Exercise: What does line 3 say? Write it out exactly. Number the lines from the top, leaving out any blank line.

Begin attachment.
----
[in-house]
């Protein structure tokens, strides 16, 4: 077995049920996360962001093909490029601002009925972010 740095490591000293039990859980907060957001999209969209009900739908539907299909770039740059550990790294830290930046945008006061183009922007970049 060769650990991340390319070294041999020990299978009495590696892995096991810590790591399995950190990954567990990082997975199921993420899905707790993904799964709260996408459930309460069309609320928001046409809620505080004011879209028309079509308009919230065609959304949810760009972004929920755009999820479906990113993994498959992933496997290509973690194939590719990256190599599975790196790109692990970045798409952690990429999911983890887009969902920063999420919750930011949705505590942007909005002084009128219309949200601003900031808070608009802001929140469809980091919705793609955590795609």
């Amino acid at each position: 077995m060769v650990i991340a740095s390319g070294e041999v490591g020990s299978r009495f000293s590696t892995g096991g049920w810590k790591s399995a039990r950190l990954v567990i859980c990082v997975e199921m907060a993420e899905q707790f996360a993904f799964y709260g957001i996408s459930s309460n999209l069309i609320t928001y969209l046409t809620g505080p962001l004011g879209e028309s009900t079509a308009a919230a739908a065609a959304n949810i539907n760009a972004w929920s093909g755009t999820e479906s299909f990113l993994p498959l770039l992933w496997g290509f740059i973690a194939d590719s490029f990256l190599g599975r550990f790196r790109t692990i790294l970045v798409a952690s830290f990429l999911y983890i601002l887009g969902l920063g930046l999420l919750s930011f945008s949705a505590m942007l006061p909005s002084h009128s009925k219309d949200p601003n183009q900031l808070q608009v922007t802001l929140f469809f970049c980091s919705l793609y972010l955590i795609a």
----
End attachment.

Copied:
């Amino acid at each position: 077995m060769v650990i991340a740095s390319g070294e041999v490591g020990s299978r009495f000293s590696t892995g096991g049920w810590k790591s399995a039990r950190l990954v567990i859980c990082v997975e199921m907060a993420e899905q707790f996360a993904f799964y709260g957001i996408s459930s309460n999209l069309i609320t928001y969209l046409t809620g505080p962001l004011g879209e028309s009900t079509a308009a919230a739908a065609a959304n949810i539907n760009a972004w929920s093909g755009t999820e479906s299909f990113l993994p498959l770039l992933w496997g290509f740059i973690a194939d590719s490029f990256l190599g599975r550990f790196r790109t692990i790294l970045v798409a952690s830290f990429l999911y983890i601002l887009g969902l920063g930046l999420l919750s930011f945008s949705a505590m942007l006061p909005s002084h009128s009925k219309d949200p601003n183009q900031l808070q608009v922007t802001l929140f469809f970049c980091s919705l793609y972010l955590i795609a």